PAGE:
Everyone here is beautiful. The women, eyeing the men, sashay slimly by in their tight-cut dresses, their thick coils of ringlets piled high.
The men, 6ft plus, dignified, long-legged, with fine foreheads, eye them back. The children, whimper-out-loud adorable, are eyeing the stray dogs. And even the dogs are healthy and sleek. I had touched down here briefly once before, unscheduled on a transatlantic flight.
One of the other passengers apparently had died. But I knew nothing then about this extraordinary archipelago, out there in the middle of the ocean.
I should have done. You should. It is called Cape Verde. Nowhere else is particularly close. Brazil is a five-and-a-half hour flight, the UK, six.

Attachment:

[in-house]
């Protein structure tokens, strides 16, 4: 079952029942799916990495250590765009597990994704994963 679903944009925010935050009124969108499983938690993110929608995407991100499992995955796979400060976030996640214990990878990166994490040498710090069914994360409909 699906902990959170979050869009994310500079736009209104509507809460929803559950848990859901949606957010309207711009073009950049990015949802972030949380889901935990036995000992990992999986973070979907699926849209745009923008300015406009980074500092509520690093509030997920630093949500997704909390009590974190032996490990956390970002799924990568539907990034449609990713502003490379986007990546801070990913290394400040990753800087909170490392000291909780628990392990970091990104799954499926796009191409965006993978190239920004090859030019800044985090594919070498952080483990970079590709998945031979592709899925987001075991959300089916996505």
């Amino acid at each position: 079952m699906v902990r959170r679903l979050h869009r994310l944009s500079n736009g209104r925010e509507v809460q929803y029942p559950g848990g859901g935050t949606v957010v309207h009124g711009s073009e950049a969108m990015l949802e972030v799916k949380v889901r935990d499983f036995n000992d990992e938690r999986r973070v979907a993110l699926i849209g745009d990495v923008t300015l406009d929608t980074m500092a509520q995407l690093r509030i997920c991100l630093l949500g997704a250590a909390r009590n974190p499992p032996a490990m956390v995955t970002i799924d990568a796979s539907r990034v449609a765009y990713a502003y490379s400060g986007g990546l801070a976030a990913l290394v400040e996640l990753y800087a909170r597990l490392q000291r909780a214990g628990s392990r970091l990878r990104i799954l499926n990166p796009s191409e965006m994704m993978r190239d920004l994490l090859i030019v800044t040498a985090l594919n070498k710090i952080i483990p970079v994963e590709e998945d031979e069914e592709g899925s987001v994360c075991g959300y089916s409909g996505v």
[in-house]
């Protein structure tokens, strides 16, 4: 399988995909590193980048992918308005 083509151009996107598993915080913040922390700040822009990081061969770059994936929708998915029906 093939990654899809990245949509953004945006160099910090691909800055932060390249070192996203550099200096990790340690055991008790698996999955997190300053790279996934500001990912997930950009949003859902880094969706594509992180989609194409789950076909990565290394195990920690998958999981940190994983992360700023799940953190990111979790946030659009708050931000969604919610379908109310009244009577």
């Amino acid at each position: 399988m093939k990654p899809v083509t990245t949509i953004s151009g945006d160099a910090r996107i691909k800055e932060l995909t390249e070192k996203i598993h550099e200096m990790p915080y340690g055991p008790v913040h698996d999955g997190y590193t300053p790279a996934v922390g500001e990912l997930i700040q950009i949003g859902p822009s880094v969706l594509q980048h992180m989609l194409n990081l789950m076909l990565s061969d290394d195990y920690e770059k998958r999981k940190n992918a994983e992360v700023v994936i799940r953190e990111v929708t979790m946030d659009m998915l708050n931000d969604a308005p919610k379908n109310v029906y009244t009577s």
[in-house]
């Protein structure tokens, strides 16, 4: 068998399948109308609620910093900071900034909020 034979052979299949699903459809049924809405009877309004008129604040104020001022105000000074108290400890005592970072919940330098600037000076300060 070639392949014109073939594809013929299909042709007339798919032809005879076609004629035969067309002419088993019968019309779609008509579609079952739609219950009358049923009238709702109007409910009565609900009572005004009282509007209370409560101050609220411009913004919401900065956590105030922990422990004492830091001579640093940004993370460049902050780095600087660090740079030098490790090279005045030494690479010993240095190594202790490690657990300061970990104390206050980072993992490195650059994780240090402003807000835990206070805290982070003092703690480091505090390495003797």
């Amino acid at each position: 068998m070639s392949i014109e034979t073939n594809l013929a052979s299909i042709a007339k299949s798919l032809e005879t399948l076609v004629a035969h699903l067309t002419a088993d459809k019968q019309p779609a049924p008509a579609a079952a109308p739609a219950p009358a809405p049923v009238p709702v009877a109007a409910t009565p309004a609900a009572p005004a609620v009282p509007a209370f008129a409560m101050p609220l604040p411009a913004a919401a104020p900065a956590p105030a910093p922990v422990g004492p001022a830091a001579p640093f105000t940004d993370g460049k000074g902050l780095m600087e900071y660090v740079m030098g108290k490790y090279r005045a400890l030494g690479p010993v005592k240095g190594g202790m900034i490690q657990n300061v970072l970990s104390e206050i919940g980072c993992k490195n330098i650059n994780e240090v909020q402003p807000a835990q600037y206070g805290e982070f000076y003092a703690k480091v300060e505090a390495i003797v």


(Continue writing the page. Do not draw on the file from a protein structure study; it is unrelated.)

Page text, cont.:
The nearest landfall, Dakar, is 400 miles away. In the 1460s, Portuguese explorers were zig-zagging down the west coast of Africa. One big zig led them to these ten islands, where, miraculously, they discovered a freshwater spring. No need to zag any further.
Cape Verde would become a crucial stopover for shipping routes, airlines and geopolitics. Incorporated in 1951 as an overseas department of Portugal, its inhabitants continued to campaign for independence. They finally achieved it in 1975.
More than likely, coming from the UK, you’ll fly into the islands’ capital, Praia, on Santiago Island. Most of your fellow passengers will be package-holiday families, heading for the powder-white sand and azure sea of the island called Boa Vista.
At European longitudes, there is no jet lag. ‘And beaches to suit all-comers,’ a chatty NHS nurse on the plane from Birmingham had told me.
‘Kite-surfers, lounger-lizards, turtle-watchers, deep-sea fishermen, honeymooners . . .’ Near to the Tropics, freshened by Atlantic breezes, Cape Verde’s winter sunshine is cheaper than the Caribbean and warmer than the Canaries.